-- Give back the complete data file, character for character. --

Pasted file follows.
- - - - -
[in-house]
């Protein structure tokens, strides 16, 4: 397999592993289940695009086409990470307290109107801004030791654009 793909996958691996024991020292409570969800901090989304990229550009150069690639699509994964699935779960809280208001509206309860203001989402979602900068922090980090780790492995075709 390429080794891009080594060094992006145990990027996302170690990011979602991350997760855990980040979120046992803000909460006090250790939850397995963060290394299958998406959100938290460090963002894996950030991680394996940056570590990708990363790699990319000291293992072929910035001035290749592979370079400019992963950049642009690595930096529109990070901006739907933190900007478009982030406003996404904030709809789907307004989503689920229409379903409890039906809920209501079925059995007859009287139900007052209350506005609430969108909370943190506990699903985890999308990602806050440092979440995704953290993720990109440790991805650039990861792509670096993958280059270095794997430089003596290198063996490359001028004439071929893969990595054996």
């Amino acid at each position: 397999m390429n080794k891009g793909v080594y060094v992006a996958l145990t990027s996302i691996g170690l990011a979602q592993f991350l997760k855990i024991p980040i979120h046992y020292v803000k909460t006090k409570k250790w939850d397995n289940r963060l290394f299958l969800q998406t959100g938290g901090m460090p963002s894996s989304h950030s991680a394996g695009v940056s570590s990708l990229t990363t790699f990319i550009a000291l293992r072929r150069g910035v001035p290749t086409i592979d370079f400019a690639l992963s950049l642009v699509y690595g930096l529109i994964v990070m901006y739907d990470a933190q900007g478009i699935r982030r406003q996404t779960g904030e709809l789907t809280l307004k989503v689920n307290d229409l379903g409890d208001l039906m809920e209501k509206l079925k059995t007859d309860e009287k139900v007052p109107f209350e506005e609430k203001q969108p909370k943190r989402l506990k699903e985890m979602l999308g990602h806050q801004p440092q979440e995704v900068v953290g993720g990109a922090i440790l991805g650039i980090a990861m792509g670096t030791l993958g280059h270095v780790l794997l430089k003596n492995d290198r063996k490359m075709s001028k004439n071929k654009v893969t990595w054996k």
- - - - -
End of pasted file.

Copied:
[in-house]
């Protein structure tokens, strides 16, 4: 397999592993289940695009086409990470307290109107801004030791654009 793909996958691996024991020292409570969800901090989304990229550009150069690639699509994964699935779960809280208001509206309860203001989402979602900068922090980090780790492995075709 390429080794891009080594060094992006145990990027996302170690990011979602991350997760855990980040979120046992803000909460006090250790939850397995963060290394299958998406959100938290460090963002894996950030991680394996940056570590990708990363790699990319000291293992072929910035001035290749592979370079400019992963950049642009690595930096529109990070901006739907933190900007478009982030406003996404904030709809789907307004989503689920229409379903409890039906809920209501079925059995007859009287139900007052209350506005609430969108909370943190506990699903985890999308990602806050440092979440995704953290993720990109440790991805650039990861792509670096993958280059270095794997430089003596290198063996490359001028004439071929893969990595054996």
């Amino acid at each position: 397999m390429n080794k891009g793909v080594y060094v992006a996958l145990t990027s996302i691996g170690l990011a979602q592993f991350l997760k855990i024991p980040i979120h046992y020292v803000k909460t006090k409570k250790w939850d397995n289940r963060l290394f299958l969800q998406t959100g938290g901090m460090p963002s894996s989304h950030s991680a394996g695009v940056s570590s990708l990229t990363t790699f990319i550009a000291l293992r072929r150069g910035v001035p290749t086409i592979d370079f400019a690639l992963s950049l642009v699509y690595g930096l529109i994964v990070m901006y739907d990470a933190q900007g478009i699935r982030r406003q996404t779960g904030e709809l789907t809280l307004k989503v689920n307290d229409l379903g409890d208001l039906m809920e209501k509206l079925k059995t007859d309860e009287k139900v007052p109107f209350e506005e609430k203001q969108p909370k943190r989402l506990k699903e985890m979602l999308g990602h806050q801004p440092q979440e995704v900068v953290g993720g990109a922090i440790l991805g650039i980090a990861m792509g670096t030791l993958g280059h270095v780790l794997l430089k003596n492995d290198r063996k490359m075709s001028k004439n071929k654009v893969t990595w054996k």